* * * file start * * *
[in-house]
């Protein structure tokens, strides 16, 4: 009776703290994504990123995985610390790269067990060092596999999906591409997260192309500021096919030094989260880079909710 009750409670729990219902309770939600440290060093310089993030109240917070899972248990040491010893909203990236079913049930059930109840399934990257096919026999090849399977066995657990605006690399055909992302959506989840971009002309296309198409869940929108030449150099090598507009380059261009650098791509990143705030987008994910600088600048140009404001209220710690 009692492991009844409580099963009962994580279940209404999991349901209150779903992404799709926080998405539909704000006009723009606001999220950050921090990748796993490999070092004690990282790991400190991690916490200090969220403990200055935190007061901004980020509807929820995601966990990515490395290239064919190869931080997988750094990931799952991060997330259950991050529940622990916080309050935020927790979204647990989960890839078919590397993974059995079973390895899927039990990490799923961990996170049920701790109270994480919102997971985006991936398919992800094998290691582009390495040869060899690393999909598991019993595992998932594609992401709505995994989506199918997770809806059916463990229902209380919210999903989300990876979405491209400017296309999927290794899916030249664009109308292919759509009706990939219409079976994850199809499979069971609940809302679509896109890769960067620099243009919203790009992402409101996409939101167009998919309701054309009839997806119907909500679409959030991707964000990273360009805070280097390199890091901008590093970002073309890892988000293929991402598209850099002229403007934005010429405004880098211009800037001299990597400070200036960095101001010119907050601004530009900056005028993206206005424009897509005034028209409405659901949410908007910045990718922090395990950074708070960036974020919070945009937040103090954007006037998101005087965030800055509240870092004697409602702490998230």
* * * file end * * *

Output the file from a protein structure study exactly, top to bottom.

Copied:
[in-house]
């Protein structure tokens, strides 16, 4: 009776703290994504990123995985610390790269067990060092596999999906591409997260192309500021096919030094989260880079909710 009750409670729990219902309770939600440290060093310089993030109240917070899972248990040491010893909203990236079913049930059930109840399934990257096919026999090849399977066995657990605006690399055909992302959506989840971009002309296309198409869940929108030449150099090598507009380059261009650098791509990143705030987008994910600088600048140009404001209220710690 009692492991009844409580099963009962994580279940209404999991349901209150779903992404799709926080998405539909704000006009723009606001999220950050921090990748796993490999070092004690990282790991400190991690916490200090969220403990200055935190007061901004980020509807929820995601966990990515490395290239064919190869931080997988750094990931799952991060997330259950991050529940622990916080309050935020927790979204647990989960890839078919590397993974059995079973390895899927039990990490799923961990996170049920701790109270994480919102997971985006991936398919992800094998290691582009390495040869060899690393999909598991019993595992998932594609992401709505995994989506199918997770809806059916463990229902209380919210999903989300990876979405491209400017296309999927290794899916030249664009109308292919759509009706990939219409079976994850199809499979069971609940809302679509896109890769960067620099243009919203790009992402409101996409939101167009998919309701054309009839997806119907909500679409959030991707964000990273360009805070280097390199890091901008590093970002073309890892988000293929991402598209850099002229403007934005010429405004880098211009800037001299990597400070200036960095101001010119907050601004530009900056005028993206206005424009897509005034028209409405659901949410908007910045990718922090395990950074708070960036974020919070945009937040103090954007006037998101005087965030800055509240870092004697409602702490998230």